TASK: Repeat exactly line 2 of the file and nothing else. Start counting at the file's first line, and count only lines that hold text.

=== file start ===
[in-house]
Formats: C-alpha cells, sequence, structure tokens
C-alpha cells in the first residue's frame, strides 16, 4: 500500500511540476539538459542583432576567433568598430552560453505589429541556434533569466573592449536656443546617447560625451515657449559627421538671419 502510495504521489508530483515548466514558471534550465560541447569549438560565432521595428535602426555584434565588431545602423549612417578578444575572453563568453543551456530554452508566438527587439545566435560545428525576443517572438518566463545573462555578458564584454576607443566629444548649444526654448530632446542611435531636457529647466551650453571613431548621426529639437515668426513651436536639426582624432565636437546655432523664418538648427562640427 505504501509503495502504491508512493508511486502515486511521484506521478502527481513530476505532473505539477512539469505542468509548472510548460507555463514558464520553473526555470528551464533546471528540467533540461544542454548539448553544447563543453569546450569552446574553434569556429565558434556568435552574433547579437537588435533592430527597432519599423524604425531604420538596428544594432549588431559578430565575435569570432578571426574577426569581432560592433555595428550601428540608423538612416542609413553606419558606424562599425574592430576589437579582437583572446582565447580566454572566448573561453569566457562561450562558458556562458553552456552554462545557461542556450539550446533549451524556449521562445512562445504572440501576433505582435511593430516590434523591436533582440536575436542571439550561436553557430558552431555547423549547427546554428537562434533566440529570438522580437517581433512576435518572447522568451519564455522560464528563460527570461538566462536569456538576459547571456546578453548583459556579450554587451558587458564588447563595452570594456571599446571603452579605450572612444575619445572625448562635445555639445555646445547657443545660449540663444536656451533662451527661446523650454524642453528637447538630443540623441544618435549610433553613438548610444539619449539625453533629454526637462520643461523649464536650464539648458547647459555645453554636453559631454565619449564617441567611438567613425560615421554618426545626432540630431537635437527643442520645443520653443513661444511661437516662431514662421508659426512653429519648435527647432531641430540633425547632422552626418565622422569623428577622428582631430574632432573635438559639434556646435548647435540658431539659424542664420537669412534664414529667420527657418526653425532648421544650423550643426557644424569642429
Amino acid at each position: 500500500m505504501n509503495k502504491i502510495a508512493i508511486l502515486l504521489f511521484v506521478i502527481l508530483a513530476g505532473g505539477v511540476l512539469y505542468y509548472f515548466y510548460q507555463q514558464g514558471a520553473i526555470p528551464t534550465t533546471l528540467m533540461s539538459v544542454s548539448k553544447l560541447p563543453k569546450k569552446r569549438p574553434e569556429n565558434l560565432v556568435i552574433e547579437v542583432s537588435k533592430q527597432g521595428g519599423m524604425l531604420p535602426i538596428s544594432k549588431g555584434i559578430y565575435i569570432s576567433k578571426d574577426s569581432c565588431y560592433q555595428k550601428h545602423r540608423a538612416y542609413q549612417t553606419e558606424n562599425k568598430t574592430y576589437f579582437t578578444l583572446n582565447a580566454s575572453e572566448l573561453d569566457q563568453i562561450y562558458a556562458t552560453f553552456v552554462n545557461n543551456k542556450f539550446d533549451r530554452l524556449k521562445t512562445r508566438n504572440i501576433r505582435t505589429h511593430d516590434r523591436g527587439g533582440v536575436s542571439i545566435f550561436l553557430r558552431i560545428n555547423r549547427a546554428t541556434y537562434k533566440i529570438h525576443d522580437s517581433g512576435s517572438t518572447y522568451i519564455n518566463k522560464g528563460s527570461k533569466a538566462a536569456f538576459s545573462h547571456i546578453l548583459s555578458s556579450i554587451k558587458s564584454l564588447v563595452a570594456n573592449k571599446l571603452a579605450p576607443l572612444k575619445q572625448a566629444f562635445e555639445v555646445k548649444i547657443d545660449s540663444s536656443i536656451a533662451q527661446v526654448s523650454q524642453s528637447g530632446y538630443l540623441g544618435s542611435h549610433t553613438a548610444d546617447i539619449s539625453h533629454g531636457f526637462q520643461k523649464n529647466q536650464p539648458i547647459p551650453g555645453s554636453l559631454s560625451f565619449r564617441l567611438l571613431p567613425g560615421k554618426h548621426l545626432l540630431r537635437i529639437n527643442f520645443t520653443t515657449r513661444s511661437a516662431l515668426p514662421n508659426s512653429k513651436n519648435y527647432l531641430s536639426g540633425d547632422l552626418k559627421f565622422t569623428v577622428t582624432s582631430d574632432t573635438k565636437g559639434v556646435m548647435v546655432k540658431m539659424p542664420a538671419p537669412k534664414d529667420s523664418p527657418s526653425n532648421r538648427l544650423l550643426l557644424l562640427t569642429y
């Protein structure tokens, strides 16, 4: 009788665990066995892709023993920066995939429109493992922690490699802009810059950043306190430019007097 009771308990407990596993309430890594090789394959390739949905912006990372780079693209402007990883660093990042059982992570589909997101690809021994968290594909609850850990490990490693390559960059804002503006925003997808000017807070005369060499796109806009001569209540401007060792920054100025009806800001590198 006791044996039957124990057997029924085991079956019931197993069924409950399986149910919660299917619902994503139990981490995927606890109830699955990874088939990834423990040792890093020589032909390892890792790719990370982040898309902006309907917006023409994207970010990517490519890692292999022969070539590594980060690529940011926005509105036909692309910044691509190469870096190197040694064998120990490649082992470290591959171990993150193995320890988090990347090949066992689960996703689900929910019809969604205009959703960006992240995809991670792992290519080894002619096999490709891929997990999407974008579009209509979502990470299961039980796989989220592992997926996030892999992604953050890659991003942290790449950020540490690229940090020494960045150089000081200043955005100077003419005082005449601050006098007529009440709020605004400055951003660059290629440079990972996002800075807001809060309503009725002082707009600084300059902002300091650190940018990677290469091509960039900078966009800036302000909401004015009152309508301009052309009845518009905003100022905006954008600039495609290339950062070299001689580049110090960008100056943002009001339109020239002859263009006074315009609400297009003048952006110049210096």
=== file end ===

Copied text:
Formats: C-alpha cells, sequence, structure tokens